The cetacean's auditory system is characterised by a series of unique morphological adaptations: one of the most interesting is the capacity to select the frequencies that allow detailed discrimination in acoustic images through the auditory channels that act as frequency filters. In a healthy organism, the selection of frequencies by the ear (and therefore the selection of acoustic signals that are produced) is evolutionary and directly related with the specific use of its habitat and therefore is characteristic in every cetacean species. On the other hand, the sensitivity of the ear towards a few frequencies permits measuring the physical and pathological state of the auditory system of an individual, and to estimate its acoustic capacity for living in its habitat.
The intra- and interspecific diversity of acoustic signals - there are around 80 cetacean species, every one with a complex acoustic repertoire - complicates the analysis in terms of the extraction of the basic components that contain the necessary information for survival of an individual or a population, and therefore considerably limits our capability of estimating the effects of a contaminating sound source.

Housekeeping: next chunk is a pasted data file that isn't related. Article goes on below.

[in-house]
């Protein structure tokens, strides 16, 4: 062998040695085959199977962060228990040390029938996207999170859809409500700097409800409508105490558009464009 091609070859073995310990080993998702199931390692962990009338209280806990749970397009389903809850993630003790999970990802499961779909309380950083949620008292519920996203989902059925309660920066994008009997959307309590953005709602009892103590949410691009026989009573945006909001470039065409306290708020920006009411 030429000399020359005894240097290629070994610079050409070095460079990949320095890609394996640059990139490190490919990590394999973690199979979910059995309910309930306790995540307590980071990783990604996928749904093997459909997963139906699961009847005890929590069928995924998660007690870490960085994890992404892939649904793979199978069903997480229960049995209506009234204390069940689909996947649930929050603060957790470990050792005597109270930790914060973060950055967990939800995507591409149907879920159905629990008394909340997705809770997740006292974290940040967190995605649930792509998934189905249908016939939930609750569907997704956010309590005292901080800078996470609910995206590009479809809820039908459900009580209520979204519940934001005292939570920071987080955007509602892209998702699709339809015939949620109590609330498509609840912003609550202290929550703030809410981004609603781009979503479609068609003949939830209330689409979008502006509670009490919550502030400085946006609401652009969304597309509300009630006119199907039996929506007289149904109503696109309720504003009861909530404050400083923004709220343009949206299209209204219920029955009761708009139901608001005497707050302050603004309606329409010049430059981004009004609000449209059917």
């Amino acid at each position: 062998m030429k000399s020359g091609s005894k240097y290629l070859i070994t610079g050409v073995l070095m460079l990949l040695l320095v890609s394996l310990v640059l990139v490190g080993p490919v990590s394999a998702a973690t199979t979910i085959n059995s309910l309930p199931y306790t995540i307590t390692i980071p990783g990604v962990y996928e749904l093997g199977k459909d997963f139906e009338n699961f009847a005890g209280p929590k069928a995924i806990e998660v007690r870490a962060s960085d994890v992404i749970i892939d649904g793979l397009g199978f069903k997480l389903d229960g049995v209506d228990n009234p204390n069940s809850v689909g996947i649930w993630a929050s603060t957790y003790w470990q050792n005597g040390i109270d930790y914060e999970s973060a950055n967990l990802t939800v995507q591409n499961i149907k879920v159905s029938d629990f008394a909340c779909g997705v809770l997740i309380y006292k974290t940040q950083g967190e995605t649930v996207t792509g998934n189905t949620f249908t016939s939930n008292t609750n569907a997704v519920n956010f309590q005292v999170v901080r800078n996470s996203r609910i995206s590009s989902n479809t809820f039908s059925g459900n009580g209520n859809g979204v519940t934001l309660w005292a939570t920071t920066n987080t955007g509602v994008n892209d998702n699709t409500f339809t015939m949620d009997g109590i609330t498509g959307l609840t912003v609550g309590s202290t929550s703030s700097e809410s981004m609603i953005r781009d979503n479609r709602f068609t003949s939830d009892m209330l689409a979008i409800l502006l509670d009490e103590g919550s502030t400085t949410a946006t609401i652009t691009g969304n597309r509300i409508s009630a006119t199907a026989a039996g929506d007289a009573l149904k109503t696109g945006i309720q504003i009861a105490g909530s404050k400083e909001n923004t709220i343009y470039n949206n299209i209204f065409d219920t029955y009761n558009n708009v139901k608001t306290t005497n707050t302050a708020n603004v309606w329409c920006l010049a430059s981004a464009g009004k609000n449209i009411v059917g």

Each of the species that form the order of cetaceans introduces a unique acoustic repertoire, directly related to the habitat where it has evolved over the course of millions of years. It is clear that in order to detect its prey, a coastal species needs to extract the precise details of its surroundings at short range, while the absence of these surroundings requires that pelagic species (that live in open sea) obtain information about the presence of schools of fish at medium of large distances. Without doubt, all odontocetes (toothed whales) share a similar mechanism for sound production, that includes the propulsion of air through the nasal air conduits, and its passage through the vocal lips situated in the superior part of the head. This air is recycled during most of the dive and it allows them to vocalise, with the goal of echo-localisation or communication, depending on the social context in which they find themselves.
The absence of vocal chords is accompanied with another particularity, unique among mammals, namely that of not using an external auditive conduit for hearing. They receive the acoustic vibrations through their jaws that direct the information directly to the middle and inner ear, where it is processed before arriving to the brain.
We invite you to explore with us and to listen to the peculiar acoustic characteristics of each species over the course of the months in the "Cetacean of the Month" section.